A thin client is a device that does not have a disk drive. They can range from “stateless” (which means that they act as only a keyboard, mouse, and display with all the graphics, processing and data input being controlled on a main server), to diskless (meaning processing is performed on the thin client).
With thin clients, applications reside on a central server. This makes it a snap to upgrade or to deploy those applications on a massive scale.
Desktop PC vs. Thin Client
Besides the security benefits of thin client computing there are also several benefits to using thin clients over using standard desktop workstations.
|Software updates and maintenance||Centrally administered||Must be maintained on each desktop|
|Useful life||Over 5 years||Approximately 3 years|
|Reliability||No moving parts to fail.||Disk drives, CDROM, fans, etc. will eventually fail.|
|Network bandwidth utilization||Low – 1/10th normal ‘Fat Client’ utilization. Highly predictable.||Highly variable / difficult to predict. 10 times more bandwidth required than for Thin Client.|
|Target users||Task-based workers, point of service, knowledge workers, public terminals, factory floor||Power users, information creators, traveling users, technical and graphical workers|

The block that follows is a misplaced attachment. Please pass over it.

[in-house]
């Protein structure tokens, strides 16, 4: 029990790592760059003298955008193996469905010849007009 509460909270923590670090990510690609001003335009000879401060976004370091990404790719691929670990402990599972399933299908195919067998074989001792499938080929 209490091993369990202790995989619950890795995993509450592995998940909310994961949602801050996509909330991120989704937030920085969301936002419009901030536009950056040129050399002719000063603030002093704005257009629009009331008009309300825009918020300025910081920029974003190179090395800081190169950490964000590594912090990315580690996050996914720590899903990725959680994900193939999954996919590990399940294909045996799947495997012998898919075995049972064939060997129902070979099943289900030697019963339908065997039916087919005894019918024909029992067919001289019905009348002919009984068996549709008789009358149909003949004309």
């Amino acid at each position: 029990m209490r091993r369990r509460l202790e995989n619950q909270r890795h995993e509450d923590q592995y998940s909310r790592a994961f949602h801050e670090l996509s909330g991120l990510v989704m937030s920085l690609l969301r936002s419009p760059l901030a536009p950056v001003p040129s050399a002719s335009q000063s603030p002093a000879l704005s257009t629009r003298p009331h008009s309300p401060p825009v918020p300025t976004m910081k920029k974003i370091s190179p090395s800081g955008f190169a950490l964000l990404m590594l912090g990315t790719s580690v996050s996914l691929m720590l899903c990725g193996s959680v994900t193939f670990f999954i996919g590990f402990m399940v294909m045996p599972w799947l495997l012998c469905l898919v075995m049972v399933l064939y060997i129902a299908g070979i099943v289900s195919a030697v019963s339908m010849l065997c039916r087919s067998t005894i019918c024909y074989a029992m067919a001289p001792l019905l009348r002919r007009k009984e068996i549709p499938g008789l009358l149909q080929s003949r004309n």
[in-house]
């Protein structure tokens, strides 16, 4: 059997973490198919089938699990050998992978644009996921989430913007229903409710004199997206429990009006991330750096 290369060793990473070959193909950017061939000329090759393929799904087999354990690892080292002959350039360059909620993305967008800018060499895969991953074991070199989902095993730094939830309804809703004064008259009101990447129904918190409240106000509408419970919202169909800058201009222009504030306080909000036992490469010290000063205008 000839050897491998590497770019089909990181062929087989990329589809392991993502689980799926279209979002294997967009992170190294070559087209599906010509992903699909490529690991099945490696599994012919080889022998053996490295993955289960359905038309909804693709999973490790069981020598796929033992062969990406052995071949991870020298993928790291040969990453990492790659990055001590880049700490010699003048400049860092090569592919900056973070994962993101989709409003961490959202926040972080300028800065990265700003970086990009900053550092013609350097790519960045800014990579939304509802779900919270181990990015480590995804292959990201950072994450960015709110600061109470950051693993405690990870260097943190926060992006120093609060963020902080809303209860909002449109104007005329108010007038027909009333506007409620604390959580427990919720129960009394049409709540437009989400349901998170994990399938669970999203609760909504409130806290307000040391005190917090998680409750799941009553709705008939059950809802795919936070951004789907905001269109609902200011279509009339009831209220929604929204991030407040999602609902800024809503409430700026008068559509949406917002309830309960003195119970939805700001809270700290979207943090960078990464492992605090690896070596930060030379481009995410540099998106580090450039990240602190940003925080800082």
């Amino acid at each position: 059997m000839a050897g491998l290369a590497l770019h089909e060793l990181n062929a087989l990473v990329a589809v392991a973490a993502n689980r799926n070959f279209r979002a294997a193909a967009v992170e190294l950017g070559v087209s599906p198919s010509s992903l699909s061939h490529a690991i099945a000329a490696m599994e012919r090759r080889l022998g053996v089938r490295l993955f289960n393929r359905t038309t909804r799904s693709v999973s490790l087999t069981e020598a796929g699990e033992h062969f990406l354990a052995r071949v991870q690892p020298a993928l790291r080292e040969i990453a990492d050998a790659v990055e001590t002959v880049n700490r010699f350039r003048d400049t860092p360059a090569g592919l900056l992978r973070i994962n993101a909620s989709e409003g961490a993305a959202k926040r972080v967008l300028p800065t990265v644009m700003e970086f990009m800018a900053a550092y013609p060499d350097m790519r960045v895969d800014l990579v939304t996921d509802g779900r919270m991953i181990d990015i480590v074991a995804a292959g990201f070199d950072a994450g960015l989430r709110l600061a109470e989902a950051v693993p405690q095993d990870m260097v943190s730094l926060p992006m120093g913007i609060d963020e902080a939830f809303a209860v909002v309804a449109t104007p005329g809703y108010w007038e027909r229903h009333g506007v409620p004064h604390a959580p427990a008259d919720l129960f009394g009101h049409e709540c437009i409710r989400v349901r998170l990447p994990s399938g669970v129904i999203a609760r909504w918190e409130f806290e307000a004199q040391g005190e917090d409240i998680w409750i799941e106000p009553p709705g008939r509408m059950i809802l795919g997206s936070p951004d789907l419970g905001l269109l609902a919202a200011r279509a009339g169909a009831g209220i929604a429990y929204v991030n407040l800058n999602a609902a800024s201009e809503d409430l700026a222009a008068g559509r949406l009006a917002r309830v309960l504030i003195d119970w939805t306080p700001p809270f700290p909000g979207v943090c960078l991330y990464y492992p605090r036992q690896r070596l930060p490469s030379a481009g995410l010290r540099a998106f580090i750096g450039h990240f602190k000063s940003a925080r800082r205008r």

|Purchase price||Uses machines that would otherwise be recycled.||PCs generally over $600 each|
|Electricity usage||Without hard drives, uses less power.
(Every little bit helps!)
- The central server has the responsibility to do most or all of the processing. Therefore resources such as CPU power and memory size must be concentrated on the server.
- If the server goes down or is compromised then all users will be affected.
- Streaming video is currently not supported. The audio and video streams are not syncronized.
- Limitations for multimedia applications.